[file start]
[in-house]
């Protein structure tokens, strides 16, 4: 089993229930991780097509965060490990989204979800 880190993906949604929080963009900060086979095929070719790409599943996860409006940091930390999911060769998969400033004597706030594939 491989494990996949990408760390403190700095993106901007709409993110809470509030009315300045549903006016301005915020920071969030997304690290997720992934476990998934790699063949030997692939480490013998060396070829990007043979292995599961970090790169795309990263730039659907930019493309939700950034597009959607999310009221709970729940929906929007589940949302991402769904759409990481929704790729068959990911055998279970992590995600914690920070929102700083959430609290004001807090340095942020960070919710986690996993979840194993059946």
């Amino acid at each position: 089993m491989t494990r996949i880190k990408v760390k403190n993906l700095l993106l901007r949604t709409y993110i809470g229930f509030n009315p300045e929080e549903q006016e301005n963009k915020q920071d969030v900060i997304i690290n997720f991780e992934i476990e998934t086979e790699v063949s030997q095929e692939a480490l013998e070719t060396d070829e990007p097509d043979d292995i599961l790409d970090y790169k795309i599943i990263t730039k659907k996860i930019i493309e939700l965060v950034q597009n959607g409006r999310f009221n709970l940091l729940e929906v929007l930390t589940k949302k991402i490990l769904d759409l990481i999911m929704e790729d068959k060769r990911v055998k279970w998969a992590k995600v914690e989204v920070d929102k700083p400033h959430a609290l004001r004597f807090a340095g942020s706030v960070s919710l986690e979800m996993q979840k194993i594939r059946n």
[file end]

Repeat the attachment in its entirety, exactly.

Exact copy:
[in-house]
């Protein structure tokens, strides 16, 4: 089993229930991780097509965060490990989204979800 880190993906949604929080963009900060086979095929070719790409599943996860409006940091930390999911060769998969400033004597706030594939 491989494990996949990408760390403190700095993106901007709409993110809470509030009315300045549903006016301005915020920071969030997304690290997720992934476990998934790699063949030997692939480490013998060396070829990007043979292995599961970090790169795309990263730039659907930019493309939700950034597009959607999310009221709970729940929906929007589940949302991402769904759409990481929704790729068959990911055998279970992590995600914690920070929102700083959430609290004001807090340095942020960070919710986690996993979840194993059946």
């Amino acid at each position: 089993m491989t494990r996949i880190k990408v760390k403190n993906l700095l993106l901007r949604t709409y993110i809470g229930f509030n009315p300045e929080e549903q006016e301005n963009k915020q920071d969030v900060i997304i690290n997720f991780e992934i476990e998934t086979e790699v063949s030997q095929e692939a480490l013998e070719t060396d070829e990007p097509d043979d292995i599961l790409d970090y790169k795309i599943i990263t730039k659907k996860i930019i493309e939700l965060v950034q597009n959607g409006r999310f009221n709970l940091l729940e929906v929007l930390t589940k949302k991402i490990l769904d759409l990481i999911m929704e790729d068959k060769r990911v055998k279970w998969a992590k995600v914690e989204v920070d929102k700083p400033h959430a609290l004001r004597f807090a340095g942020s706030v960070s919710l986690e979800m996993q979840k194993i594939r059946n």